Sony was nervous about North Korea spoof The Interview, which treads on geopolitical minefield

Movie posters for the premiere of the film The Interview at The Theatre at Ace Hotel in Los Angeles, California on Dec 11, 2014. -- PHOTO: AFP
Movie posters for the premiere of the film The Interview at The Theatre at Ace Hotel in Los Angeles, California on Dec 11, 2014. -- PHOTO: AFP

Tokyo - Sony Pictures has trodden on a geopolitical minefield with its new spoof, The Interview, as the portrayal of the killing of a living national leader is new territory for a major Hollywood movie, said the New York Times.

The portrayal of the assassination of North Korean leader Kim Jong Un in the film, which stars and was co-directed and co-written by Seth Rogen, seemed to have been sensitive since the beginning. Early scripts of the movie mentioned the killing of an invented North Korean ruler, and actors were told the character would be Kim only before their auditions, said the Times.

"In the original version of the script that I got, it wasn't Kim Jong Un," Randall Park, who was cast in the role, was quoted as saying. "But I was told right before my audition that it was going to be Kim Jong Un."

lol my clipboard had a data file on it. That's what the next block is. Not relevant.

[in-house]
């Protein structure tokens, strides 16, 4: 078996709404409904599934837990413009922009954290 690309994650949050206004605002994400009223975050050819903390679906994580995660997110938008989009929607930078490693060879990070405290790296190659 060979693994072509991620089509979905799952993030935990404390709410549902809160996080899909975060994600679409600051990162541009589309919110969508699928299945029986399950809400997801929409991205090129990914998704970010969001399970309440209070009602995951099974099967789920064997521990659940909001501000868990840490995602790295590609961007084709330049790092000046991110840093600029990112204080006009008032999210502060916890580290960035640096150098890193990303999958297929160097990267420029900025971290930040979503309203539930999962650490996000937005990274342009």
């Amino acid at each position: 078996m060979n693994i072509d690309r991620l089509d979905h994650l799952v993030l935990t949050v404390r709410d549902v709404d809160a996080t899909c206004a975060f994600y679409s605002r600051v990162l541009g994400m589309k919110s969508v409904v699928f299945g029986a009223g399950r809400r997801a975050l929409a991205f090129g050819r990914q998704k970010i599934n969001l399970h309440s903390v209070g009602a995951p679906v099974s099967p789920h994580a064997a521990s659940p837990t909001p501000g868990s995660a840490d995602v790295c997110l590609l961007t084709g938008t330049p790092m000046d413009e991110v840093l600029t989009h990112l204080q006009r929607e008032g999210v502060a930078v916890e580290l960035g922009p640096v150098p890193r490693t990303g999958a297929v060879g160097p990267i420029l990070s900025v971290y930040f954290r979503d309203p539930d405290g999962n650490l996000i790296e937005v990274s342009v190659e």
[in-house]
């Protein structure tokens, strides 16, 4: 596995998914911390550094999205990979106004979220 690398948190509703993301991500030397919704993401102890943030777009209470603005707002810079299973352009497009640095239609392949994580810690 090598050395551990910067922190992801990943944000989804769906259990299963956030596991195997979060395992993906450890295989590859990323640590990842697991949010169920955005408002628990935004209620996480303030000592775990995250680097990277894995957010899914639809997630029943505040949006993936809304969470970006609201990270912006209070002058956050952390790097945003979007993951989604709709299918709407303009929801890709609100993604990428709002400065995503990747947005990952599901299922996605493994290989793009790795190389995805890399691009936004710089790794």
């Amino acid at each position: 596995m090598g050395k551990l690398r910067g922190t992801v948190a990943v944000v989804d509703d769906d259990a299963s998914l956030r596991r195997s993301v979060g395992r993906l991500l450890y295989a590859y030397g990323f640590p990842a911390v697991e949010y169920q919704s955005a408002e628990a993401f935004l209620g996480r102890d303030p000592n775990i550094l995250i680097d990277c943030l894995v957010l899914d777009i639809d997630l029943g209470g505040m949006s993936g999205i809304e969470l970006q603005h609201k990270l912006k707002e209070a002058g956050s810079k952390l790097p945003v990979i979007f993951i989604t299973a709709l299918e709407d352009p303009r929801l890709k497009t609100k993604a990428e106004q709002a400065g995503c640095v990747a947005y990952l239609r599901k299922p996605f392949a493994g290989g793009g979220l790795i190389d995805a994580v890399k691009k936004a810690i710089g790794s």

It is unclear if the character was meant to be Kim from the start, or changed to Kim in a later version, said the Times.

Movie sources said Rogen and co-director Evan Goldberg's creative decision to kill off Kim was risky, but the studio allowed it to keep them from going to a rival, reported the Times.

The studio was attacked by hackers on Nov 24, amid speculation that North Korea was involved. But even before the attack, the Japanese owner of the studio had been nervous about the movie, said the Times.

North Korea complained about The Interview to the United Nations in June, calling it an act of war. Worried about the threats, Sony's Japanese chief executive Kazuo Hirai made a rare decision to interfere with the making of the movie and told the studio to tone down a scene in which Kim's head explodes, said the Times.

Sony Pictures chief executive Michael Lynton sought to distance The Interview from its Japanese owner, asking his staff to remove "Sony" from billboards and trailers for the film. And the movie will not be released in Asia, said the Times.

The internal battle over the movie was attributed to differences between the Hollywood studio and its Japanese owner. Unlike the Americans, the Japanese see North Korea as a real threat, said the Times.